When does a cause of action for negligent misrepresentation crystalize such that it triggers the running of the applicable limitation period? The British Columbia Court of Appeal addressed this issue recently in Weldon v. Teck Metals Ltd., 2013 BCCA 358.
The pertinent facts of the Weldon case are as follows. The employees of the defendant Teck participated in a defined benefit pension plan. The defendant Teck offered the employees the option of transferring their pensions from the defined benefit plan to a newly-established defined contribution pension plan, effective January 1, 1993. The plaintiffs chose to do so. However, the plaintiffs subsequently alleged that Teck (along with its consultants) provided them with inaccurate and incomplete information regarding the risks and benefits of transferring their pensions, and ultimately commenced legal proceedings in 2009 and 2011, respectively. The employees’ claims were framed in negligent misrepresentation (among other causes of action). If the cause of action for negligent misrepresentation accrued in 1993, the employees’ claims were time-barred under the governing B.C. Limitation Act, R.S.B.C. 1996, c. 266.
The employees alleged that their cause of action for negligent misrepresentation did not accrue until they became eligible for payments under their respective pension plans. They asserted that when a negligent misrepresentation exposes a plaintiff to a loss or liability that is contingent, the cause of action does not accrue until the contingency is fulfilled. The defendants asserted that the employees’ claims for negligent misrepresentation crystallized when the transfer of the pension took place on January 1, 1993, The chambers judge ruled in favour of the defendants.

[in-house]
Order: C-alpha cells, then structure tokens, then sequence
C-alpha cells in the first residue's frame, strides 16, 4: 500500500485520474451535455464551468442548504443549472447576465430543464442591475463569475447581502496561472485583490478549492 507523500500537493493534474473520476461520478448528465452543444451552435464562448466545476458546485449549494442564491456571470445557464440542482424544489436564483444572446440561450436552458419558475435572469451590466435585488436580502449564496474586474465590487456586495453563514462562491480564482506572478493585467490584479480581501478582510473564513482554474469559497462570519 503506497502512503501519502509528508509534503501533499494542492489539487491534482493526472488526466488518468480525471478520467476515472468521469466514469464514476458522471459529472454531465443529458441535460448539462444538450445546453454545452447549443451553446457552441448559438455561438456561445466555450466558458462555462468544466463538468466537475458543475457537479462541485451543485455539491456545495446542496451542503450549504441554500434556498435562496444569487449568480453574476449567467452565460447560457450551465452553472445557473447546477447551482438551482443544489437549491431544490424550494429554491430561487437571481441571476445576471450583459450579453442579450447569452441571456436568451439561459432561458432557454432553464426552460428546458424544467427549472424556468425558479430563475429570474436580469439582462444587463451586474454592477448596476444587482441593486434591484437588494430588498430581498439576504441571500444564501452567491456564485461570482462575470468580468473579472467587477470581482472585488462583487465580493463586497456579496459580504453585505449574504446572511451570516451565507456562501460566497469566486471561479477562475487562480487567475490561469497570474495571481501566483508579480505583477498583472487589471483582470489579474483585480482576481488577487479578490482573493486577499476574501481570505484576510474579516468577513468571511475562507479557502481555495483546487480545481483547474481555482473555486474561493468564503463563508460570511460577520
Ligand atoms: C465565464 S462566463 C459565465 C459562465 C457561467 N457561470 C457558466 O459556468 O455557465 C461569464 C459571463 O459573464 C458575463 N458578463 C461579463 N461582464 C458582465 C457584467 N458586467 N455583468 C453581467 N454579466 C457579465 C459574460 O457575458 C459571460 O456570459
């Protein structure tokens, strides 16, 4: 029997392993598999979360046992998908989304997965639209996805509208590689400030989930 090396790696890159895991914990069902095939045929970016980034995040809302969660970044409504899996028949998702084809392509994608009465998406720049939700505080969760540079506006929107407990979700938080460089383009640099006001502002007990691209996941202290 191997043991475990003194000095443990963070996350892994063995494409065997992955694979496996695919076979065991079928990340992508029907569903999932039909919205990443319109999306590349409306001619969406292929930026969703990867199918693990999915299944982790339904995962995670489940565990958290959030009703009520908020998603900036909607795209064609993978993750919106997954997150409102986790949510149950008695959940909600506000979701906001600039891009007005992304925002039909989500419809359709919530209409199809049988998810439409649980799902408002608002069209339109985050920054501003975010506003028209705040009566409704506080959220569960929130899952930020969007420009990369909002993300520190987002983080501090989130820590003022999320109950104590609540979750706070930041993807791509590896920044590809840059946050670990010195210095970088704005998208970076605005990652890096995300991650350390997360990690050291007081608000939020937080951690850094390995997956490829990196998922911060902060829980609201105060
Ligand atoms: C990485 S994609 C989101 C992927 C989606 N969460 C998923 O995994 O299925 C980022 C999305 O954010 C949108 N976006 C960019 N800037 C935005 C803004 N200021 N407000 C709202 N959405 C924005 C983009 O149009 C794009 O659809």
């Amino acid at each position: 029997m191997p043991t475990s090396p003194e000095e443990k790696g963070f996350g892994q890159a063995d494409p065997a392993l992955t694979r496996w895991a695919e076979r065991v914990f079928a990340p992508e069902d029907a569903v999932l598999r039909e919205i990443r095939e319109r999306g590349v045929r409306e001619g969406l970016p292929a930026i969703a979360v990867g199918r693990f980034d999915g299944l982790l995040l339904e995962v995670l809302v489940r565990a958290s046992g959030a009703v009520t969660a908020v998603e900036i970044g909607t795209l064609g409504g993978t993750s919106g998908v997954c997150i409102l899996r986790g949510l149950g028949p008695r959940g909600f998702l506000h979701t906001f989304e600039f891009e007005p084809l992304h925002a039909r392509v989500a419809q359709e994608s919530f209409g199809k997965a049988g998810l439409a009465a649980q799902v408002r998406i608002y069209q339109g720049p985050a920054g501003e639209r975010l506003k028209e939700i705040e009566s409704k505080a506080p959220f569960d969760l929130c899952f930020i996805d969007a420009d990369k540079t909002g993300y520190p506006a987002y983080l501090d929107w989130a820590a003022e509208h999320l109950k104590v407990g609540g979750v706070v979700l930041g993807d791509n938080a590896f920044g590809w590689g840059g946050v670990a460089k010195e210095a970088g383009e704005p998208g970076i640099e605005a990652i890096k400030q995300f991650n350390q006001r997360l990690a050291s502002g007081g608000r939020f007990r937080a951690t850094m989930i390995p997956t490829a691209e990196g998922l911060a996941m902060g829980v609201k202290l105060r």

On appeal, the B.C. Court of Appeal, after citing prior appellate cases from B.C. and Manitoba, (see also the Ontario Court of Appeal’s decision in Metcalfe) ruled that “[t]he deprivation that grounds the [employees’] claims is the change from one type of pension plan to another. That change occurred on January 1, 1993. It is on that date that the [employees’] cause of action arose.” Accordingly, the decision of the Court below was affirmed in this regard.
The B.C. Court of Appeal decision distinguished English and Australian authorities which have recognized a distinction between immediate (but not yet quantifiable) losses, and contingent losses, when determining when a cause of action for negligent misrepresentation crystallizes. The appellate Court also affirmed that, in any event, the loss in the instant case was “immediate and not contingent” because the present value of a pension plan which exposes beneficiaries to greater risk or uncertainty would be discounted to reflect that risk.
The Weldon case represents a cautionary tale which highlights that, in Canada, when a misrepresentation causes a victim to receive something less than what was represented to him or her, the limitation period begins to run immediately. It may be too late to wait for the contingency at the heart of the misrepresentation to materialize before commencing a claim.